The Dialogical Relationship is key to Gestalt; this is the relationship of dialogue between the counselor and the client. How the therapist and client perceive their relationship in the therapy room is vitally important to the Gestalt process. (Yontef, 1983).

In fact, there are references for the absolute need for the therapist/counselor to be totally engaged in a Gestalt ‘way of life’, and that only contact and interaction with such a practitioner can bring the client close to the real experience of what a Gestalt Therapy session can bring.

The therapist may allude to understanding the feelings of the client with empathic referencing and mirroring that goes beyond the objective experience, but may subjectively share their own – without giving any specifics or breaching a code of contact. The words may reflect simply, “I know that feeling. I have felt it before. I understand because I have been there before.”

The honest transparency and humane experience of the ‘Gestalist’, and what develops from the interaction between them and the client, paves the way for true insight development and awareness. Once the client has this awareness, they are more independent and autonomous, as well as more coherently whole in their experience of how they want to use it to change the things they want in their life.

The outstanding feature for a Gestalt practitioner is to develop active curiosity, a spirit of inquiry, and full engagement; these qualities are fundamentally different from having any sort of agenda or desire to take the therapeutic process in a direction. Indeed, the practitioner is an “artistic participant” in the creative process of therapy (Corey, 2009).

2. Holism and the integrated self

Holism (Perls, 1969; Wilber, 1996) refers to the oneness of the body and soul.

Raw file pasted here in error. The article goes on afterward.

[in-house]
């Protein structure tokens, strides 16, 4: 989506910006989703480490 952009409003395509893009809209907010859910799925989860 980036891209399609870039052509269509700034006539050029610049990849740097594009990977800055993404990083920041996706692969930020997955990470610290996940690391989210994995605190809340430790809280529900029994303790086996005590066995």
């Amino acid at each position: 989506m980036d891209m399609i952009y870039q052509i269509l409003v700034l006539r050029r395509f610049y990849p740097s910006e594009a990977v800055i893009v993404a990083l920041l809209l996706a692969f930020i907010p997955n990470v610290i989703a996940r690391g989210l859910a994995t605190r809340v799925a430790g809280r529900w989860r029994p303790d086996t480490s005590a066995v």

Gestalt Therapy is rooted in holistically understanding the individual; firstly, at the level of unification of the mind, of thought, of emotion, and of action, and secondly, of that of the individual and the environment. Gestalt is a humanistic psychology that does not follow any reductionism in terms of isolating the individual’s experiences from their environment, or of the duality of body and mind.

“The whole is more than the sum of its parts”


Holism refers to the whole being more than the sum of its parts. Individuals will tend to disown or disavow parts of themselves that do not fit in with the comfortable or likeable image, and this leads to projecting the same onto others. A Gestalt Therapy session is without dualism or polarity, so the focus remains with bringing all the parts of the individual into their experience in the session – further, for them to experience a holistic self by integrating different aspects of the self.

Perls, Hefferline & Goodman (1951) in their seminal work, describe the ‘self’ as a system of contact and hence a developing process; the Self is “contact at the boundary between the organism and environment”. This allows separation; hence the holistic view allows the therapist to approach the client as such.

3. Gestalt techniques and processes

“All life is an experiment. The more experiments you make, the better.”

Ralph Waldo Emerson

The therapeutic processes involved in the Gestalt approach are unique techniques that belong to the process of dialogue and experimentation. The questions in a session will often be oriented towards asking the client how they are feeling ‘now’, in the moment and, as an extension, where they may feel something in body.

The dialogue is a two-way interaction between the client and the therapist, and this relationship is of special relevance to the quality of the dialogue; the focus is on this dialogue to be impactful and lead to what is known as ‘contact’.

The creative freedom that the therapist has during this process is vital, as they would typically access a range of resources that include verbal and non-verbal methods. To elucidate, these are: